The Point of Meditation

by Shannon

Not sure what possessed me to decide to learn to meditate.  It’s not a religious thing or even a spiritual thing for me.  I’m not praying to anyone/anything.  I’m not communing with nature. I’m just sitting.

I started off a couple of weeks ago with just 5 minutes. I knew if I tried to go longer to start with, I’d be done before I ever got going.  After a few days, I increased to 6, then to 7, then to 8.  Today I jumped to 10.

I haven’t been sitting cross-legged on the floor…mainly because my hips would be screaming afterward and I’d be incapable of walking for a month.  Until today, I’ve been sitting in my reading chair in my office.  Today I tried the floor in a modified cross-legged position which, thankfully, didn’t kill me.  The only reason I moved to the floor was because, even upright, in my nice cushy chair, I had verged on falling asleep a few times last week.  :)

I don’t hold my fingers in cute little “OK” signs resting on my knees.  I don’t chant “OM” over and over again.

What do I do while I’m meditating?

Nothing. Which is the point.

In this busy, busy world of ours, we don’t often think about the benefits of doing nothing.  Meditation — which can be nothing more than just sitting and focusing on your breath — teaches us to do nothing. Even if for only a few minutes at a time. It quiets the mind, creating a few moments of rest.

The benefits are said to include things like:

Stress reduction

Lowering of blood pressure

Improved concentration

Increased creativity

 

These are all things we could use more of in our lives, no?

All that said, meditation isn’t easy.  In fact, today was the hardest day yet.  I blame the fact that I had decided to blog about it, which meant that, while I was supposed to be concentrating on my breathing, my mind was “writing” out loud what I could say about meditation — including how hard it was.  I kept having to drag my thoughts away from how hard it was, because it wouldn’t have seemed so hard if I wasn’t thinking about how hard it was.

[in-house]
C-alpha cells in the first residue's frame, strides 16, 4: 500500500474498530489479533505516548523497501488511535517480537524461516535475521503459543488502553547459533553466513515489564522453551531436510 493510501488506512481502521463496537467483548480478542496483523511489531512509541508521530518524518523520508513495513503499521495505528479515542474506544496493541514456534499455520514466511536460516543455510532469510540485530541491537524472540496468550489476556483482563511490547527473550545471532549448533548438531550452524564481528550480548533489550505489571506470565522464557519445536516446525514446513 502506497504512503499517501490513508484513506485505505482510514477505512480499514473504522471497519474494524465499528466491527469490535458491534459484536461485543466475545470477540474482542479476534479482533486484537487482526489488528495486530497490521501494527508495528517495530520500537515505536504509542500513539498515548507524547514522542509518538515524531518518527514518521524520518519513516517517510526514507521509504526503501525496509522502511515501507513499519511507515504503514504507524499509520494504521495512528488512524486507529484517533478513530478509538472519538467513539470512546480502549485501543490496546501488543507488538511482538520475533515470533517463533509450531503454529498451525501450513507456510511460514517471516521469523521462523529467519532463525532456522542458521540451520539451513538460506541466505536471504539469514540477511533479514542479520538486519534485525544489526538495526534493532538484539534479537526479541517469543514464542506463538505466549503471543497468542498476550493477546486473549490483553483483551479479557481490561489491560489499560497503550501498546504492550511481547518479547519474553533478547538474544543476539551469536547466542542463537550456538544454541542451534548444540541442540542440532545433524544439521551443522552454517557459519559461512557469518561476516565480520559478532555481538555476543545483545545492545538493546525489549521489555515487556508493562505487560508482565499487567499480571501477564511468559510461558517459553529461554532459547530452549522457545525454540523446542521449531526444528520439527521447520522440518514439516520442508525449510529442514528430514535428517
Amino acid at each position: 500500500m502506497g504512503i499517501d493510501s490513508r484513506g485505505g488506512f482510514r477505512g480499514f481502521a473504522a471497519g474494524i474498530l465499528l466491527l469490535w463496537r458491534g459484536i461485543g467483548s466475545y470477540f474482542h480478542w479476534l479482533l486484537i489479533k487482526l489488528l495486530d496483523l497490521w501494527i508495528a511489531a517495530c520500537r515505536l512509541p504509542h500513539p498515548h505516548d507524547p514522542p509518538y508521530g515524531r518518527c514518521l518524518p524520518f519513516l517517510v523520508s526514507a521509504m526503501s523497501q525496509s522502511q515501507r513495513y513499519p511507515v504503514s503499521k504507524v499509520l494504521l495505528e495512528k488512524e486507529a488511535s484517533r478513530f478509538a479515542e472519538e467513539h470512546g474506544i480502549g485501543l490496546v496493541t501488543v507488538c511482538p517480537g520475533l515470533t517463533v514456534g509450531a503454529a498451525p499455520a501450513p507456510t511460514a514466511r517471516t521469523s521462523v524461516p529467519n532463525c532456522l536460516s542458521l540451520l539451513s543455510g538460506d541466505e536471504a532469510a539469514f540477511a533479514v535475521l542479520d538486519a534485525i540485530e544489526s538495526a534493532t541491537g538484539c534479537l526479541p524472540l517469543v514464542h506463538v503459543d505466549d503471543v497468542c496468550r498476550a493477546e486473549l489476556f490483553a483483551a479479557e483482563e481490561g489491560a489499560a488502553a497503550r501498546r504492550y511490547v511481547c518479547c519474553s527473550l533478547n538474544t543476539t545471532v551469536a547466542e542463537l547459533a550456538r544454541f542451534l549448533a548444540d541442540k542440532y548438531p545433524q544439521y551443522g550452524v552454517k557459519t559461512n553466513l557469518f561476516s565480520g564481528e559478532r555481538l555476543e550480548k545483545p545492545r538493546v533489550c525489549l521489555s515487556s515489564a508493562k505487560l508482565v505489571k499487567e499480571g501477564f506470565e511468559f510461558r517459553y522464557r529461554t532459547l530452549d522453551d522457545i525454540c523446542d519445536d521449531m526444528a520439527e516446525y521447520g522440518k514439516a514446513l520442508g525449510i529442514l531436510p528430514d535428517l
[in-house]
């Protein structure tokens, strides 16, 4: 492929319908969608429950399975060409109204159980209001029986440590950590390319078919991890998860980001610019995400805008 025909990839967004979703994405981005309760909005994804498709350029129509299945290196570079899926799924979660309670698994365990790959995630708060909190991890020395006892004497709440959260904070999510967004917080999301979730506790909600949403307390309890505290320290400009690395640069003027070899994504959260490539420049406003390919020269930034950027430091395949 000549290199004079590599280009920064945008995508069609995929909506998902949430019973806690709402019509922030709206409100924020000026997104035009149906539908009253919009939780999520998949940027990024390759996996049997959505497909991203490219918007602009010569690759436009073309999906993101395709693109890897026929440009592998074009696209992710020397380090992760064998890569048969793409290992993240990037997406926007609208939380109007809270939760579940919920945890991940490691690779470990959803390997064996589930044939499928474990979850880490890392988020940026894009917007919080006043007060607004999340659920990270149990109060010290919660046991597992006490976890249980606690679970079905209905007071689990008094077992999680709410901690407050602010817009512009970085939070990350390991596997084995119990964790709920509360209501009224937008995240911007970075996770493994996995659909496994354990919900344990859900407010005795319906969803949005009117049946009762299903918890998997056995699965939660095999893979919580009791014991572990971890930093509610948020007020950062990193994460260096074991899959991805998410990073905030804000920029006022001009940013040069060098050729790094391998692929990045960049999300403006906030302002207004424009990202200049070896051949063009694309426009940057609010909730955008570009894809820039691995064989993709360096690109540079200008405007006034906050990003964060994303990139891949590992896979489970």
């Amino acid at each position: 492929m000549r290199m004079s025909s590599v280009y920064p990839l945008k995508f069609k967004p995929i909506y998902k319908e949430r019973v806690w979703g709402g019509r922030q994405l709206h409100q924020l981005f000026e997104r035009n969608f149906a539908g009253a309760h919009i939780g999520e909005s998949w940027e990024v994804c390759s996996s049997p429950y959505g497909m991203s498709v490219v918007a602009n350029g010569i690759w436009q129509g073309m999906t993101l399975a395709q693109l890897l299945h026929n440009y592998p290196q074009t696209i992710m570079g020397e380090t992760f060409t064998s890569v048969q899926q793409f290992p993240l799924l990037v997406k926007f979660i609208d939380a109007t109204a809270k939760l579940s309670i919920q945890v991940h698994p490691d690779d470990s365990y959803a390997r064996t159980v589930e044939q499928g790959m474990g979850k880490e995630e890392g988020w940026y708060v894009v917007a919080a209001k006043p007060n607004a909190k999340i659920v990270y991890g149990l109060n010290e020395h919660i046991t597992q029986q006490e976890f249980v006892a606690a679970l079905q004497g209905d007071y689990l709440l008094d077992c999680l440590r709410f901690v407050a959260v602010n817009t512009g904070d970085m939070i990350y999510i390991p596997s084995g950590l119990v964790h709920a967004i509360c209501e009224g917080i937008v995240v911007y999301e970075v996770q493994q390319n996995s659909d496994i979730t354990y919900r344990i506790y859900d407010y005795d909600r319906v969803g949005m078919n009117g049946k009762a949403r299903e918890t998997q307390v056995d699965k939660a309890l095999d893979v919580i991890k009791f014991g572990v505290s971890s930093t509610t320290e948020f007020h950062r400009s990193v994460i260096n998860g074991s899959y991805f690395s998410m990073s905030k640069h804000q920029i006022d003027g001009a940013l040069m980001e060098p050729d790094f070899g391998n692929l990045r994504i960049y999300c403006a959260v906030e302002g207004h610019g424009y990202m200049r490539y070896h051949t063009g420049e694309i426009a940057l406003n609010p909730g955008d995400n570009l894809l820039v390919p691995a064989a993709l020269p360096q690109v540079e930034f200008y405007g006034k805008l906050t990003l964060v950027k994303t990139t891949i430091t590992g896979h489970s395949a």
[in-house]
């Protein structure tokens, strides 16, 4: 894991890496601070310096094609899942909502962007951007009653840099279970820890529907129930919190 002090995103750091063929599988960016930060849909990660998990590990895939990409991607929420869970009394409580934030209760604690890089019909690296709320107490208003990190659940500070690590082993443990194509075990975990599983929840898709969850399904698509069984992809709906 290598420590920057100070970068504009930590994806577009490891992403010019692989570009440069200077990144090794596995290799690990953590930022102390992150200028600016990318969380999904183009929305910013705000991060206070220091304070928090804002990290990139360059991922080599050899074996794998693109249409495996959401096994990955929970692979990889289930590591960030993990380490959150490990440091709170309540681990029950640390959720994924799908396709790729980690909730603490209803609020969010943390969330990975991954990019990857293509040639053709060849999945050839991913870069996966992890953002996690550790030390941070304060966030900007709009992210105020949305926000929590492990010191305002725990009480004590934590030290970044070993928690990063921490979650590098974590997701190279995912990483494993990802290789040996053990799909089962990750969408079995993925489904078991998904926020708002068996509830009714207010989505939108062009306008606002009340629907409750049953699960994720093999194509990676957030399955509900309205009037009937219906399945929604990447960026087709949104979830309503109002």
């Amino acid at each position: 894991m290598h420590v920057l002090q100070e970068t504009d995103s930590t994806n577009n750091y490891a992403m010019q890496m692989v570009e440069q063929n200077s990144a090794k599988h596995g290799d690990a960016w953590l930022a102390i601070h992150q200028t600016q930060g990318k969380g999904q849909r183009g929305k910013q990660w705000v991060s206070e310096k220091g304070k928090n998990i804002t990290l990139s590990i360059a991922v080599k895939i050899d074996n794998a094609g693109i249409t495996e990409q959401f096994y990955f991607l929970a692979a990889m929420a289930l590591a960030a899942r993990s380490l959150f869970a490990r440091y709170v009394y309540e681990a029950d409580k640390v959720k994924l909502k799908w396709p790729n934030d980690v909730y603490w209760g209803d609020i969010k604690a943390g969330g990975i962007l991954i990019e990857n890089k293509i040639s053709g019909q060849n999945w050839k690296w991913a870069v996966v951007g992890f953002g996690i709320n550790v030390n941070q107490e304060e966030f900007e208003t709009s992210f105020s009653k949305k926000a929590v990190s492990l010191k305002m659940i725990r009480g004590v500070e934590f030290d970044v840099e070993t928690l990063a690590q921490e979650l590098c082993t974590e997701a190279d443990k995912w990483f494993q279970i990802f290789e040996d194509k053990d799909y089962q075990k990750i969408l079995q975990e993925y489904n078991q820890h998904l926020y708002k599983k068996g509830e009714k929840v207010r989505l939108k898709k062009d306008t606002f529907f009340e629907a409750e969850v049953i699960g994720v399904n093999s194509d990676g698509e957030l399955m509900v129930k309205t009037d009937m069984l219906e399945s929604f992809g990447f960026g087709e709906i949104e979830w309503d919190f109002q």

Still, I made it through the ten minutes.  The headache that I’d had all morning was gone.  And I was ready to write. Surprisingly, I find myself craving the next time I can meditate.

So, how do you do it? Start with five minutes. Set a timer, sit in a comfortable position (but not too comfortable or you’ll fall asleep if you’re anything like me). Once you’re situated, start the timer and focus on your breathing. You can even silently say In and Out, to keep yourself concentrating on your breathing. Your mind will drift. As soon as it does, just go back to concentrating on your breathing.

Don’t get frustrated with the drifting mind.  It’s okay!  The whole point is to notice it and let it go.  You’re not being bad. You’re not doing it wrong.  I promise.

As the days go by, increase the amount of time you sit. Only by a minute or two at a time, unless you are so motivated.  I still wonder if I can ever go as long as 20 minutes or so, but I may get that far.  I’m really interested to see, over time, if my creativity improves.  I’ll keep you posted.

Anyone willing to give it a try?

 

Image Credit:  Roshnii

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